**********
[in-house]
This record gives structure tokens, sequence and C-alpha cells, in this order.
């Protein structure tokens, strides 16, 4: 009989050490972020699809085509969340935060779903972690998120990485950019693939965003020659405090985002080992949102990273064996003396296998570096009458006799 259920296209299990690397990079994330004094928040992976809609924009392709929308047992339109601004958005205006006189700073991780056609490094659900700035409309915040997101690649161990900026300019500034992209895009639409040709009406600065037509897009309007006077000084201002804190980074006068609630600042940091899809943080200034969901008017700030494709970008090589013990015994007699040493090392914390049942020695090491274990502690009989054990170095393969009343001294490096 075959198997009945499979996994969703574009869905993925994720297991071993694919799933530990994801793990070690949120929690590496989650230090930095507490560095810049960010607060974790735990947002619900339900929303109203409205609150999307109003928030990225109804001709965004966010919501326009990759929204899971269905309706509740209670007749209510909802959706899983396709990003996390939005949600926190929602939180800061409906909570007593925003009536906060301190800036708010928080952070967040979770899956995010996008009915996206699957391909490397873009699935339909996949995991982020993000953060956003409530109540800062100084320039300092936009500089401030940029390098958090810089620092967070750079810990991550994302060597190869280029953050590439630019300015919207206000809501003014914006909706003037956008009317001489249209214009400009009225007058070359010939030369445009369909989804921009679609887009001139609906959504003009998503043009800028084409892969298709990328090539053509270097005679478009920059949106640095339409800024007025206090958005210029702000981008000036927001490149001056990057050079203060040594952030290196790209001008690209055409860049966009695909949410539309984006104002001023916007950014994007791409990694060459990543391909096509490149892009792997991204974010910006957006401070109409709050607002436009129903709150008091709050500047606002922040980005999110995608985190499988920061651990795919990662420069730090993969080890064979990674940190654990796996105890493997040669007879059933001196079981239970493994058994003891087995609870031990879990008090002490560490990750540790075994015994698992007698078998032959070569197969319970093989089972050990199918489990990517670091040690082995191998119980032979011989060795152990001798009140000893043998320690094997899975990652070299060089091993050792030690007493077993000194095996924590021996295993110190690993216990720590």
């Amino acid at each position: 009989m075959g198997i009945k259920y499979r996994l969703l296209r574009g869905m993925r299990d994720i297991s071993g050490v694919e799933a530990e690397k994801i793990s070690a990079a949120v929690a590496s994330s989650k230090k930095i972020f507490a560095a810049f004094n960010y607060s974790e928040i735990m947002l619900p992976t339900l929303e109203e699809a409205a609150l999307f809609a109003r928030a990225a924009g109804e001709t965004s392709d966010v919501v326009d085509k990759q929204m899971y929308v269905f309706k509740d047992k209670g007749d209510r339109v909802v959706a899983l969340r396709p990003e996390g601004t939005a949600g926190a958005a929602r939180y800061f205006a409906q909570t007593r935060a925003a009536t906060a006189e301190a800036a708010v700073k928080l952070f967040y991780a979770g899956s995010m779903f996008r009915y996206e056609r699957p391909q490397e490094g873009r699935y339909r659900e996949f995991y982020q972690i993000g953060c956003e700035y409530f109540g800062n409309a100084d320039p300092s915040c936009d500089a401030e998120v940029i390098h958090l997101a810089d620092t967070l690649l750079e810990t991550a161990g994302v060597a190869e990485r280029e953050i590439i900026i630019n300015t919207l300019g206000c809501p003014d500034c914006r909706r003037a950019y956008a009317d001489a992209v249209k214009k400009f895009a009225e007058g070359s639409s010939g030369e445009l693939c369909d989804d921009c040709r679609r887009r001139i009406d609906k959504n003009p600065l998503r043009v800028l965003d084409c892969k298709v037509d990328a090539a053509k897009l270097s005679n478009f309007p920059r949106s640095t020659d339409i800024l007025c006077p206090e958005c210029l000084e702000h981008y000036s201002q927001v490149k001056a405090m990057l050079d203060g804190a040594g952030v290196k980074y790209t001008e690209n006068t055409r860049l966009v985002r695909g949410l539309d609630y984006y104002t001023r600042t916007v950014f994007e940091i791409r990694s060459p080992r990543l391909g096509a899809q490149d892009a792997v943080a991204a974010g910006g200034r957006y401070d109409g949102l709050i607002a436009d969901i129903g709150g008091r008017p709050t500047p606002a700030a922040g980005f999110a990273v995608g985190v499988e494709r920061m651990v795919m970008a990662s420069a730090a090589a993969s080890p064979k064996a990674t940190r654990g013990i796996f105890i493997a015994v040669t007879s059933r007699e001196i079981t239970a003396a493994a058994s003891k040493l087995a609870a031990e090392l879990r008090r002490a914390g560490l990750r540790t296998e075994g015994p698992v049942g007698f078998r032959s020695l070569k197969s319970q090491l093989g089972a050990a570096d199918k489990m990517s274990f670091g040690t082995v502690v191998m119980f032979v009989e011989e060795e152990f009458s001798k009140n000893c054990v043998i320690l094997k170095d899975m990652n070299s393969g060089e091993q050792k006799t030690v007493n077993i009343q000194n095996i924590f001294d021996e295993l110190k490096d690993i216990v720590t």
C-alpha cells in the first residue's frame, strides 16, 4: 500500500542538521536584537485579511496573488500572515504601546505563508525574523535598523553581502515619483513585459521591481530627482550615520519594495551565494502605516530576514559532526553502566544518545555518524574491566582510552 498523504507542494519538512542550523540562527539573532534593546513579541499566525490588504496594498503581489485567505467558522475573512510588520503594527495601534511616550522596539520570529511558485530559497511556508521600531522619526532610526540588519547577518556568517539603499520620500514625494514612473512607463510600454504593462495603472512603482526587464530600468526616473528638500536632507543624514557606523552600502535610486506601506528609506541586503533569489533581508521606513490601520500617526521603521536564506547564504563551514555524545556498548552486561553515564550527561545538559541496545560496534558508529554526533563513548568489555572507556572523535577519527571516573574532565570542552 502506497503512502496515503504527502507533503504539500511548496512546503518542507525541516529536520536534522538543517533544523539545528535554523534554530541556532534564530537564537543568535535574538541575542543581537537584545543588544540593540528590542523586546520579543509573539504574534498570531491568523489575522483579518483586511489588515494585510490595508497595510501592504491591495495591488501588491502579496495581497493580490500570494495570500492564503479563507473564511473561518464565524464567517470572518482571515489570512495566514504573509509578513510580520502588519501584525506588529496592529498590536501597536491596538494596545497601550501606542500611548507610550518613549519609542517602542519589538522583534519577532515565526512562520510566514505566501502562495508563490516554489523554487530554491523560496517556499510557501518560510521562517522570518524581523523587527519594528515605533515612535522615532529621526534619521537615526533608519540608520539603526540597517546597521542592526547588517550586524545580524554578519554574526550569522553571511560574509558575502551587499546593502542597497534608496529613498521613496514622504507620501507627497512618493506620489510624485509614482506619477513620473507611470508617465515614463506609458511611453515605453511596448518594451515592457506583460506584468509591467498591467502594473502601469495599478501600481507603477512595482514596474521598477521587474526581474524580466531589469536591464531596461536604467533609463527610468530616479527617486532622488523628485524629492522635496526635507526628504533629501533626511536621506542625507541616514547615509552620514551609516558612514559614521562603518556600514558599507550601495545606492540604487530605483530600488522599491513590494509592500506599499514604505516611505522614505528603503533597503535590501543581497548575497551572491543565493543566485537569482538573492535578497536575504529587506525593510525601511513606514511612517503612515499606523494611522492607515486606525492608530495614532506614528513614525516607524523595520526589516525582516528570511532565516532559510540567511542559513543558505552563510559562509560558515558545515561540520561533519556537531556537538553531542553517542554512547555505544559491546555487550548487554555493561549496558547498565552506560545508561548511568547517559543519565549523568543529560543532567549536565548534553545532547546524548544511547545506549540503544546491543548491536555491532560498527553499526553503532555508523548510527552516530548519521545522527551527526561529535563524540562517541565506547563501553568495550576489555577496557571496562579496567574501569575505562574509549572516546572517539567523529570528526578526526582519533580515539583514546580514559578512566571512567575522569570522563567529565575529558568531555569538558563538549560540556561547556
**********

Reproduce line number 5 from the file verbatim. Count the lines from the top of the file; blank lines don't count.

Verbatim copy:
C-alpha cells in the first residue's frame, strides 16, 4: 500500500542538521536584537485579511496573488500572515504601546505563508525574523535598523553581502515619483513585459521591481530627482550615520519594495551565494502605516530576514559532526553502566544518545555518524574491566582510552 498523504507542494519538512542550523540562527539573532534593546513579541499566525490588504496594498503581489485567505467558522475573512510588520503594527495601534511616550522596539520570529511558485530559497511556508521600531522619526532610526540588519547577518556568517539603499520620500514625494514612473512607463510600454504593462495603472512603482526587464530600468526616473528638500536632507543624514557606523552600502535610486506601506528609506541586503533569489533581508521606513490601520500617526521603521536564506547564504563551514555524545556498548552486561553515564550527561545538559541496545560496534558508529554526533563513548568489555572507556572523535577519527571516573574532565570542552 502506497503512502496515503504527502507533503504539500511548496512546503518542507525541516529536520536534522538543517533544523539545528535554523534554530541556532534564530537564537543568535535574538541575542543581537537584545543588544540593540528590542523586546520579543509573539504574534498570531491568523489575522483579518483586511489588515494585510490595508497595510501592504491591495495591488501588491502579496495581497493580490500570494495570500492564503479563507473564511473561518464565524464567517470572518482571515489570512495566514504573509509578513510580520502588519501584525506588529496592529498590536501597536491596538494596545497601550501606542500611548507610550518613549519609542517602542519589538522583534519577532515565526512562520510566514505566501502562495508563490516554489523554487530554491523560496517556499510557501518560510521562517522570518524581523523587527519594528515605533515612535522615532529621526534619521537615526533608519540608520539603526540597517546597521542592526547588517550586524545580524554578519554574526550569522553571511560574509558575502551587499546593502542597497534608496529613498521613496514622504507620501507627497512618493506620489510624485509614482506619477513620473507611470508617465515614463506609458511611453515605453511596448518594451515592457506583460506584468509591467498591467502594473502601469495599478501600481507603477512595482514596474521598477521587474526581474524580466531589469536591464531596461536604467533609463527610468530616479527617486532622488523628485524629492522635496526635507526628504533629501533626511536621506542625507541616514547615509552620514551609516558612514559614521562603518556600514558599507550601495545606492540604487530605483530600488522599491513590494509592500506599499514604505516611505522614505528603503533597503535590501543581497548575497551572491543565493543566485537569482538573492535578497536575504529587506525593510525601511513606514511612517503612515499606523494611522492607515486606525492608530495614532506614528513614525516607524523595520526589516525582516528570511532565516532559510540567511542559513543558505552563510559562509560558515558545515561540520561533519556537531556537538553531542553517542554512547555505544559491546555487550548487554555493561549496558547498565552506560545508561548511568547517559543519565549523568543529560543532567549536565548534553545532547546524548544511547545506549540503544546491543548491536555491532560498527553499526553503532555508523548510527552516530548519521545522527551527526561529535563524540562517541565506547563501553568495550576489555577496557571496562579496567574501569575505562574509549572516546572517539567523529570528526578526526582519533580515539583514546580514559578512566571512567575522569570522563567529565575529558568531555569538558563538549560540556561547556